Strengthening psychosocial work
Title: Psychosocial support for Syrian/Iraqi refugees and internally displaced people
Commissioned by: German Federal Ministry for Economic Cooperation and Development (BMZ)
Country: Jordan, Lebanon, Iraq, Turkey, Syria
Overall term: 2015 to 2022
The prolonged conflicts in Syria and Iraq have led to one of the largest movements of displaced persons in our times. This places an enormous strain on the infrastructure in host communities. In many places, basic services for refugees and internally displaced people can no longer be guaranteed.
In addition to the violence and losses that many people have experienced in the course of displacement, new challenges in the host countries can lead to chronic mental health issues. The economic situation there is deteriorating dramatically. This is accompanied by existential fears and an increasing rejection of refugees by the host communities.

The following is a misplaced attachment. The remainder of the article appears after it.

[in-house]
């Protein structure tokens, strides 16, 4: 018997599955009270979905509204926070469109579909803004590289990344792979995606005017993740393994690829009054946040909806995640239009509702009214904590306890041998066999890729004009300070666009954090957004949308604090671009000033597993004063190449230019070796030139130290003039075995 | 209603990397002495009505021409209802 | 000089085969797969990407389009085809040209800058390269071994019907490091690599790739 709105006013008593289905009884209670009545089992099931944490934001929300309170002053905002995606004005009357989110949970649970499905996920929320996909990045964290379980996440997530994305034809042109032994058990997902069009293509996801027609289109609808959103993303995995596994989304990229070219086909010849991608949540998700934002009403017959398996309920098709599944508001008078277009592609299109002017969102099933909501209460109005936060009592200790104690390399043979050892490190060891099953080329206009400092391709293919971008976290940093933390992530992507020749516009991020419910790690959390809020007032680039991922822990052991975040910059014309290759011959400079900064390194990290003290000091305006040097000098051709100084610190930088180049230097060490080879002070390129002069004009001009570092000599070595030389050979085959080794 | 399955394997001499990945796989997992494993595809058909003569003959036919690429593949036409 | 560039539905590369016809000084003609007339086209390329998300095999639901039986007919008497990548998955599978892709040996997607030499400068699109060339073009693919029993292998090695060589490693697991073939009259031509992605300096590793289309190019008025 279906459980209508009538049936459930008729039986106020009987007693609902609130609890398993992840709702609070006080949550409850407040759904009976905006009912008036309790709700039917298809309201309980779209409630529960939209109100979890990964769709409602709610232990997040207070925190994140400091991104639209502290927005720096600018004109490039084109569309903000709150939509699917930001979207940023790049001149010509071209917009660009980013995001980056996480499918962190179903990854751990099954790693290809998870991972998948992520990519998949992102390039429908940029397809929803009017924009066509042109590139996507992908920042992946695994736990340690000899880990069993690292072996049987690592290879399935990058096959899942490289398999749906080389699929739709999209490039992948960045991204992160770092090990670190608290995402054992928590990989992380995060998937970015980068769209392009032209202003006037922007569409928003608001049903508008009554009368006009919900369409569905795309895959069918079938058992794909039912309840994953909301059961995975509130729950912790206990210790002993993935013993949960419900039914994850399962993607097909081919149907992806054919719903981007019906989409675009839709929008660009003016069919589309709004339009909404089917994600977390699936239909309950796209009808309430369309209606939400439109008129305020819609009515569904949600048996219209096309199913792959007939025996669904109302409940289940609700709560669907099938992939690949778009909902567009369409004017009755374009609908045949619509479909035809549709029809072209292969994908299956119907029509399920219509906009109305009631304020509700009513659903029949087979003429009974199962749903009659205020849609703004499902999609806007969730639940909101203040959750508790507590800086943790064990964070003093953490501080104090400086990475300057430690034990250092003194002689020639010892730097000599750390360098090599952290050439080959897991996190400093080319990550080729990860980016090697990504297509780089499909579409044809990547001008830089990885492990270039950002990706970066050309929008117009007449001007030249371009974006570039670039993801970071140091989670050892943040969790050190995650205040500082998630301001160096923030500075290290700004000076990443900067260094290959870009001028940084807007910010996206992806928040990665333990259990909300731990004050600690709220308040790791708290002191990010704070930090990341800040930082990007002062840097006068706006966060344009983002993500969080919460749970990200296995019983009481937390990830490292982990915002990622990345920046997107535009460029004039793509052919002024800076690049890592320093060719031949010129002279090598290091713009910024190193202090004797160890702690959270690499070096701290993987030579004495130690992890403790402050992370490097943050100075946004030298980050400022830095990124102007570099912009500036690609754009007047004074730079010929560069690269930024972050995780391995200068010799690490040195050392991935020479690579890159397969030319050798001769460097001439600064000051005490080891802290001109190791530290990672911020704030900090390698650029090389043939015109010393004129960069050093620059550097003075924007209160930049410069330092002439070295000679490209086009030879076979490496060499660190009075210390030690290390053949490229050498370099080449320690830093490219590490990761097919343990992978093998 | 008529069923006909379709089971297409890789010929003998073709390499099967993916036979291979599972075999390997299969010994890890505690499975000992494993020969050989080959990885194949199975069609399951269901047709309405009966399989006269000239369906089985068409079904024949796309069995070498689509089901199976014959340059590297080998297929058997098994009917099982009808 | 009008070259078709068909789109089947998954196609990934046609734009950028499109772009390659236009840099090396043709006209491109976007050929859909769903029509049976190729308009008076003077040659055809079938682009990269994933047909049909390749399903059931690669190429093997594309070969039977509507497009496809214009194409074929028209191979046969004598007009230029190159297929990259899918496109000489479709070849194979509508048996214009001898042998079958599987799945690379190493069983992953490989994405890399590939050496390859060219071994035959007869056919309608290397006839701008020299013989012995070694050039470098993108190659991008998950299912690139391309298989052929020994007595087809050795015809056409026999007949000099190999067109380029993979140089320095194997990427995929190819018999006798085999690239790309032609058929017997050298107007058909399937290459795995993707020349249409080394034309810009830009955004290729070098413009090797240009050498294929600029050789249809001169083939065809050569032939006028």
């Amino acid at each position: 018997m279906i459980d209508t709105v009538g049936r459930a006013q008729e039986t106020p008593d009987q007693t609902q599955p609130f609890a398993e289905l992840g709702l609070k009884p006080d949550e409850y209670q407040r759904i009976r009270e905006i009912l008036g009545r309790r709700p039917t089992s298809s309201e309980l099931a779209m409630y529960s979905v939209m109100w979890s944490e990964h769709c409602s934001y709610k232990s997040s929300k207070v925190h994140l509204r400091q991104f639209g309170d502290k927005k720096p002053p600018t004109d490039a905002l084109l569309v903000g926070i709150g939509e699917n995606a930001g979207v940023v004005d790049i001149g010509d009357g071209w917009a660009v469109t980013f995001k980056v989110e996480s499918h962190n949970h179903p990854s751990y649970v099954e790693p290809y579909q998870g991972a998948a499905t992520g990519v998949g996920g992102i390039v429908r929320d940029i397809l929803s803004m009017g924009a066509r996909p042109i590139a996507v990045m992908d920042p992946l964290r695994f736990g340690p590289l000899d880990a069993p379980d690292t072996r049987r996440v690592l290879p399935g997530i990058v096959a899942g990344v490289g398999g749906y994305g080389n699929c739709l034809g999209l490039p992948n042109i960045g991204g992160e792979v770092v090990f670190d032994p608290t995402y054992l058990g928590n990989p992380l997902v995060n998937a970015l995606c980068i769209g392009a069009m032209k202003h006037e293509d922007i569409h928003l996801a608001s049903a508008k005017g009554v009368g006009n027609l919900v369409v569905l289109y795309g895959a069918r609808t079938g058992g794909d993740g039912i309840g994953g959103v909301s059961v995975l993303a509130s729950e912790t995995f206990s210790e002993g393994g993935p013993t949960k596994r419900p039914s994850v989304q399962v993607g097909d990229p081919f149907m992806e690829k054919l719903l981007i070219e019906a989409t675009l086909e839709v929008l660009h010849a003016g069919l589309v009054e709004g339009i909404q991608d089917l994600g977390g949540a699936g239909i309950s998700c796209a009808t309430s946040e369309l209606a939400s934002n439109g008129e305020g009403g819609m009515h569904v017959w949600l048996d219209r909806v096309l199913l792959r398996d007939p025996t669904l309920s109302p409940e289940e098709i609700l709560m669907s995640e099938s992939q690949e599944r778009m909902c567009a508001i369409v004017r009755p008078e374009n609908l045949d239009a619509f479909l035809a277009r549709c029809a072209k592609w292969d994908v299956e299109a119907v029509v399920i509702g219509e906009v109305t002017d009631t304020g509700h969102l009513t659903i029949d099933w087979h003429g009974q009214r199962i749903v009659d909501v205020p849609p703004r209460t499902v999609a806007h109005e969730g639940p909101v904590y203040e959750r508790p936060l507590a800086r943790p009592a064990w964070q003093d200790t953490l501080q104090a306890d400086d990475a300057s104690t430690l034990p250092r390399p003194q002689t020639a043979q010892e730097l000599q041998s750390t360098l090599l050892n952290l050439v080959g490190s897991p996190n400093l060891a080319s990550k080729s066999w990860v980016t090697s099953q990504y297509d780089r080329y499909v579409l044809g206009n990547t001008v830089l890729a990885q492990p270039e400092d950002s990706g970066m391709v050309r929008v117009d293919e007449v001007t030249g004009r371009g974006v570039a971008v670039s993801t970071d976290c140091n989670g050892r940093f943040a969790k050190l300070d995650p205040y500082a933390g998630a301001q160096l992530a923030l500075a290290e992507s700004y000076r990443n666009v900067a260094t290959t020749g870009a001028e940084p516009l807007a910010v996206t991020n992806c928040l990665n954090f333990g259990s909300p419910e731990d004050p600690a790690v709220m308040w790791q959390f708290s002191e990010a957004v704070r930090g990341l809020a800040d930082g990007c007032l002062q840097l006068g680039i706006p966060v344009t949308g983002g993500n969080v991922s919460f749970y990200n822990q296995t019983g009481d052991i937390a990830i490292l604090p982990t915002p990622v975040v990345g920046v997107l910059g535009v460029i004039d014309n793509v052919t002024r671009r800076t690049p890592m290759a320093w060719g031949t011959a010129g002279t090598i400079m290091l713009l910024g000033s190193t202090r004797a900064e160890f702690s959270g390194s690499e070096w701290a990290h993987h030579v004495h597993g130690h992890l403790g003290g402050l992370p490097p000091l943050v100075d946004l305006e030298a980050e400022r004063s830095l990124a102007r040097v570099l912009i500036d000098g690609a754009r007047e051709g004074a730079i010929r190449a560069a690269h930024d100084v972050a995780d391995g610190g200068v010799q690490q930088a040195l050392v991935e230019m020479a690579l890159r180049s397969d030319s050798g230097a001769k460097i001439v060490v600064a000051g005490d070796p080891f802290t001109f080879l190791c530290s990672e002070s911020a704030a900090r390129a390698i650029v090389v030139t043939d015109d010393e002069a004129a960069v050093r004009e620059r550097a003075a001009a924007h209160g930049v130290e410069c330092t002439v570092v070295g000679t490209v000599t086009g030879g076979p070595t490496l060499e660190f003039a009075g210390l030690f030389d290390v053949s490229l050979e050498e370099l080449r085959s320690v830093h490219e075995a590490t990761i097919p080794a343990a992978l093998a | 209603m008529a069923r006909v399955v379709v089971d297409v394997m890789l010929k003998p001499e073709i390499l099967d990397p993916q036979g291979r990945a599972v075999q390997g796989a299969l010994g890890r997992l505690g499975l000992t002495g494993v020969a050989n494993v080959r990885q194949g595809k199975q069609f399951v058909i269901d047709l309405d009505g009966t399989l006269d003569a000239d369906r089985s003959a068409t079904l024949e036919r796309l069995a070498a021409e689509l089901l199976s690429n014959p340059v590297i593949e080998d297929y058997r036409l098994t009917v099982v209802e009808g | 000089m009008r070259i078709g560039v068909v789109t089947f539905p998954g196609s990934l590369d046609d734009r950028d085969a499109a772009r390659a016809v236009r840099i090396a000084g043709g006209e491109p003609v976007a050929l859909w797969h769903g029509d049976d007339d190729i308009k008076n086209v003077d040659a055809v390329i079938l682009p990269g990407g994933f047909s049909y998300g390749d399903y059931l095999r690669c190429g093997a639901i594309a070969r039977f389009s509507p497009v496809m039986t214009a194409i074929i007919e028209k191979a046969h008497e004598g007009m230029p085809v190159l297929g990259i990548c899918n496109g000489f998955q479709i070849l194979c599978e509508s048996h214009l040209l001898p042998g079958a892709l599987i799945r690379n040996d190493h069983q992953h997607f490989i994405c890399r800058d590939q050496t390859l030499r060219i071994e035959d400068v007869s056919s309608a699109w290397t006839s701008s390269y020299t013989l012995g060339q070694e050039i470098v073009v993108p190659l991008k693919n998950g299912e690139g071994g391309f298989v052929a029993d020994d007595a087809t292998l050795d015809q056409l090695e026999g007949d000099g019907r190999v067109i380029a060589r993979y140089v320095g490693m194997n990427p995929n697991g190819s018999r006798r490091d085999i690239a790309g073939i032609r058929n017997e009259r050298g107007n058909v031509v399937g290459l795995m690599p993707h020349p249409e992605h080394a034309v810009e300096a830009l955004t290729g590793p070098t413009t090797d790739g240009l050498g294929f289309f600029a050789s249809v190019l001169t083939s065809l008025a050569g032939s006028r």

Psychosocial support for Syrian refugees and internally displaced people in Jordan, Lebanon, Iraq and Turkey has been strengthened.
This project strengthens structures and capacities to provide psychological care and support to refugees in Jordan, Iraq, Lebanon and Turkey. To this end, it cooperates with government and civil society actors and organisations in the four countries.
In Jordan, the project funds four psychotherapeutic care centres run by International Medical Corps UK (IMC). These enable psychiatric clinical care to be provided to 1,400 patients.
In order to improve the welfare of employees on site, the project financed a research programme (‘What helps the helpers?’). In cooperation with the Sigmund Freud University and the International Psychoanalytic University Berlin, the Responding to Staff Care Needs in Fragile Contexts (REST) approach was developed and successfully implemented with selected organisations in the region.
With funding from the project, the registered association medica mondiale produced a welfare concept for female employees in local organisations in Iraq, which was then piloted in a women’s organisation.
In a long-term study with families in Jordan, the project worked with the NGO War Child to establish a systematic support approach.
Last update: March 2022